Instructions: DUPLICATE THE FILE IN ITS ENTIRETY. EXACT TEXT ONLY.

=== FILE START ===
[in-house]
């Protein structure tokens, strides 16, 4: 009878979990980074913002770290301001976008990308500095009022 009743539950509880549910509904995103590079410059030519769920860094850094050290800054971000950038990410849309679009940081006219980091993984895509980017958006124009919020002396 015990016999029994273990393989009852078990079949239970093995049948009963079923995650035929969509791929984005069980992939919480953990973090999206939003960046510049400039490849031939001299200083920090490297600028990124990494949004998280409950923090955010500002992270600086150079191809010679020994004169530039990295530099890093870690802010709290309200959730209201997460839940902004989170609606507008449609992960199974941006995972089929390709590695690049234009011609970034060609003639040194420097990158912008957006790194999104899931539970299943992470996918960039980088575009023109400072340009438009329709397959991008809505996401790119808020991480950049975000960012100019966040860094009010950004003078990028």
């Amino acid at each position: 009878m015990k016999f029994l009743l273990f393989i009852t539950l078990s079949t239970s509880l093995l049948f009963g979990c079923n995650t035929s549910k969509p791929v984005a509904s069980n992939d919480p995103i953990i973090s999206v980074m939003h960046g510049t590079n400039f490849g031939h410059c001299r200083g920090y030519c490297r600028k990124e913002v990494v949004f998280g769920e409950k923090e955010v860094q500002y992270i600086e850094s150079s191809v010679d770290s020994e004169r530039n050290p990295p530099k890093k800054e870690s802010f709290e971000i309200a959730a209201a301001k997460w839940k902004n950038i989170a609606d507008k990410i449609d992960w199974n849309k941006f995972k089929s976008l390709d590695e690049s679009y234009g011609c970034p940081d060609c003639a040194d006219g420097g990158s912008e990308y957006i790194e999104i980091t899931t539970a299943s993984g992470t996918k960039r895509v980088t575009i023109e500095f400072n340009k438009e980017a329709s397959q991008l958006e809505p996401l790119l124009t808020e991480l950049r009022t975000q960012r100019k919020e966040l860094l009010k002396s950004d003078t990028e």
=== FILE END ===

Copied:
[in-house]
């Protein structure tokens, strides 16, 4: 009878979990980074913002770290301001976008990308500095009022 009743539950509880549910509904995103590079410059030519769920860094850094050290800054971000950038990410849309679009940081006219980091993984895509980017958006124009919020002396 015990016999029994273990393989009852078990079949239970093995049948009963079923995650035929969509791929984005069980992939919480953990973090999206939003960046510049400039490849031939001299200083920090490297600028990124990494949004998280409950923090955010500002992270600086150079191809010679020994004169530039990295530099890093870690802010709290309200959730209201997460839940902004989170609606507008449609992960199974941006995972089929390709590695690049234009011609970034060609003639040194420097990158912008957006790194999104899931539970299943992470996918960039980088575009023109400072340009438009329709397959991008809505996401790119808020991480950049975000960012100019966040860094009010950004003078990028």
């Amino acid at each position: 009878m015990k016999f029994l009743l273990f393989i009852t539950l078990s079949t239970s509880l093995l049948f009963g979990c079923n995650t035929s549910k969509p791929v984005a509904s069980n992939d919480p995103i953990i973090s999206v980074m939003h960046g510049t590079n400039f490849g031939h410059c001299r200083g920090y030519c490297r600028k990124e913002v990494v949004f998280g769920e409950k923090e955010v860094q500002y992270i600086e850094s150079s191809v010679d770290s020994e004169r530039n050290p990295p530099k890093k800054e870690s802010f709290e971000i309200a959730a209201a301001k997460w839940k902004n950038i989170a609606d507008k990410i449609d992960w199974n849309k941006f995972k089929s976008l390709d590695e690049s679009y234009g011609c970034p940081d060609c003639a040194d006219g420097g990158s912008e990308y957006i790194e999104i980091t899931t539970a299943s993984g992470t996918k960039r895509v980088t575009i023109e500095f400072n340009k438009e980017a329709s397959q991008l958006e809505p996401l790119l124009t808020e991480l950049r009022t975000q960012r100019k919020e966040l860094l009010k002396s950004d003078t990028e």